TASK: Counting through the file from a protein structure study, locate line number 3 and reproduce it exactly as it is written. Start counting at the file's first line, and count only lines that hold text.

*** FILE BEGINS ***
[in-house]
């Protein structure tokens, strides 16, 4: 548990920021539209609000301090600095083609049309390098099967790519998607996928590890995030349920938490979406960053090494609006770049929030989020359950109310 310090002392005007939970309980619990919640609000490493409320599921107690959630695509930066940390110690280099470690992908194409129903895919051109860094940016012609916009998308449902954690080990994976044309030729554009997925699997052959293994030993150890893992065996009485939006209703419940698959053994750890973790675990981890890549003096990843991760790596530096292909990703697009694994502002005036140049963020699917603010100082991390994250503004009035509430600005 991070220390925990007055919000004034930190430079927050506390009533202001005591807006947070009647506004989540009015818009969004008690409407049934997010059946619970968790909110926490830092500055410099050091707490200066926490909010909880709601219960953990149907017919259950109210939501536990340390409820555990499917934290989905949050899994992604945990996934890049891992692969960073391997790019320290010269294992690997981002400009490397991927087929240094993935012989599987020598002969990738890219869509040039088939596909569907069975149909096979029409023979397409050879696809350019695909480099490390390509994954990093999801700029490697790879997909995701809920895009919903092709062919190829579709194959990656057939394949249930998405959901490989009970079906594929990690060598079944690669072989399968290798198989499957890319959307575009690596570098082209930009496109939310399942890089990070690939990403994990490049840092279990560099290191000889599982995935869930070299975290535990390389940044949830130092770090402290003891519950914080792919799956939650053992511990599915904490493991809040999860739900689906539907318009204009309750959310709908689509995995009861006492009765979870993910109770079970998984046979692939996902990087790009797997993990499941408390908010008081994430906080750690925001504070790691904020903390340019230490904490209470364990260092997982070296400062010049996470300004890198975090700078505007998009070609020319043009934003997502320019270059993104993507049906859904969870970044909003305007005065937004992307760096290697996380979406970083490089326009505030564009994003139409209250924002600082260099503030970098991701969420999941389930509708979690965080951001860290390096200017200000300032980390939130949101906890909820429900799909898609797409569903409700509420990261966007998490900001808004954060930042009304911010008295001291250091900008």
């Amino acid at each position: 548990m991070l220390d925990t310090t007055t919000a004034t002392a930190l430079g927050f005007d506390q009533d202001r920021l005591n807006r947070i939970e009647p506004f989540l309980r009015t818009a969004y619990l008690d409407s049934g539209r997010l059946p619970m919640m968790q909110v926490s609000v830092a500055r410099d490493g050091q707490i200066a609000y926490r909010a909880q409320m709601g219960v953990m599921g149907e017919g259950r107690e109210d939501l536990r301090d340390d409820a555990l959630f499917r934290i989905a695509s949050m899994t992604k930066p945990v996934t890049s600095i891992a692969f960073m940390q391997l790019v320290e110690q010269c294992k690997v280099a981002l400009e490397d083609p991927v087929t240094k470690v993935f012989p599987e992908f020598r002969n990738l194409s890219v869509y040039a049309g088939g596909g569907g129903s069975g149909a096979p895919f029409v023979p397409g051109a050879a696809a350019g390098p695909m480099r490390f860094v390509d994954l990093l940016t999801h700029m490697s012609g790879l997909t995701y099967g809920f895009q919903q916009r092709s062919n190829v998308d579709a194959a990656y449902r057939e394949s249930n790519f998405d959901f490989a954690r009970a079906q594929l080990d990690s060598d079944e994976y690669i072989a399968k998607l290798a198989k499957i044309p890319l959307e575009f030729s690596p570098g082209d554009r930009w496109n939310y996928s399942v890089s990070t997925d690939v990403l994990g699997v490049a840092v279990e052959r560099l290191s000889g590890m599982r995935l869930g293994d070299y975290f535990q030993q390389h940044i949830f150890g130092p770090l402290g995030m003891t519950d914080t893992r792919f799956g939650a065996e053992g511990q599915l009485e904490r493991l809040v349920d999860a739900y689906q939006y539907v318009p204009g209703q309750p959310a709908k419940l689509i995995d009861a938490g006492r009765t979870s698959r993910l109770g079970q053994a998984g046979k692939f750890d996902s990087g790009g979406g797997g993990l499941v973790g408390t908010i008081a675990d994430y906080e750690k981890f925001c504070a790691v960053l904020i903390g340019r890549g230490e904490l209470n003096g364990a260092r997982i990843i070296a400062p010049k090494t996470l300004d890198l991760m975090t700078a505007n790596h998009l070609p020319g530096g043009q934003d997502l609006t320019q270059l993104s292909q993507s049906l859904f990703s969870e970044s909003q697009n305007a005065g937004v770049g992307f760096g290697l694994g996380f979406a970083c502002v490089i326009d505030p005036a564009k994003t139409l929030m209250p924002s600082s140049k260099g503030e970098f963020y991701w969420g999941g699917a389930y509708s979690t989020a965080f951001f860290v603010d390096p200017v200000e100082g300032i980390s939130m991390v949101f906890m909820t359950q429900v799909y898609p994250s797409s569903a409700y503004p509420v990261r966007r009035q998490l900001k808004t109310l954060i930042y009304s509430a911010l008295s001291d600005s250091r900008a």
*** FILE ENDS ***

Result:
């Amino acid at each position: 548990m991070l220390d925990t310090t007055t919000a004034t002392a930190l430079g927050f005007d506390q009533d202001r920021l005591n807006r947070i939970e009647p506004f989540l309980r009015t818009a969004y619990l008690d409407s049934g539209r997010l059946p619970m919640m968790q909110v926490s609000v830092a500055r410099d490493g050091q707490i200066a609000y926490r909010a909880q409320m709601g219960v953990m599921g149907e017919g259950r107690e109210d939501l536990r301090d340390d409820a555990l959630f499917r934290i989905a695509s949050m899994t992604k930066p945990v996934t890049s600095i891992a692969f960073m940390q391997l790019v320290e110690q010269c294992k690997v280099a981002l400009e490397d083609p991927v087929t240094k470690v993935f012989p599987e992908f020598r002969n990738l194409s890219v869509y040039a049309g088939g596909g569907g129903s069975g149909a096979p895919f029409v023979p397409g051109a050879a696809a350019g390098p695909m480099r490390f860094v390509d994954l990093l940016t999801h700029m490697s012609g790879l997909t995701y099967g809920f895009q919903q916009r092709s062919n190829v998308d579709a194959a990656y449902r057939e394949s249930n790519f998405d959901f490989a954690r009970a079906q594929l080990d990690s060598d079944e994976y690669i072989a399968k998607l290798a198989k499957i044309p890319l959307e575009f030729s690596p570098g082209d554009r930009w496109n939310y996928s399942v890089s990070t997925d690939v990403l994990g699997v490049a840092v279990e052959r560099l290191s000889g590890m599982r995935l869930g293994d070299y975290f535990q030993q390389h940044i949830f150890g130092p770090l402290g995030m003891t519950d914080t893992r792919f799956g939650a065996e053992g511990q599915l009485e904490r493991l809040v349920d999860a739900y689906q939006y539907v318009p204009g209703q309750p959310a709908k419940l689509i995995d009861a938490g006492r009765t979870s698959r993910l109770g079970q053994a998984g046979k692939f750890d996902s990087g790009g979406g797997g993990l499941v973790g408390t908010i008081a675990d994430y906080e750690k981890f925001c504070a790691v960053l904020i903390g340019r890549g230490e904490l209470n003096g364990a260092r997982i990843i070296a400062p010049k090494t996470l300004d890198l991760m975090t700078a505007n790596h998009l070609p020319g530096g043009q934003d997502l609006t320019q270059l993104s292909q993507s049906l859904f990703s969870e970044s909003q697009n305007a005065g937004v770049g992307f760096g290697l694994g996380f979406a970083c502002v490089i326009d505030p005036a564009k994003t139409l929030m209250p924002s600082s140049k260099g503030e970098f963020y991701w969420g999941g699917a389930y509708s979690t989020a965080f951001f860290v603010d390096p200017v200000e100082g300032i980390s939130m991390v949101f906890m909820t359950q429900v799909y898609p994250s797409s569903a409700y503004p509420v990261r966007r009035q998490l900001k808004t109310l954060i930042y009304s509430a911010l008295s001291d600005s250091r900008a």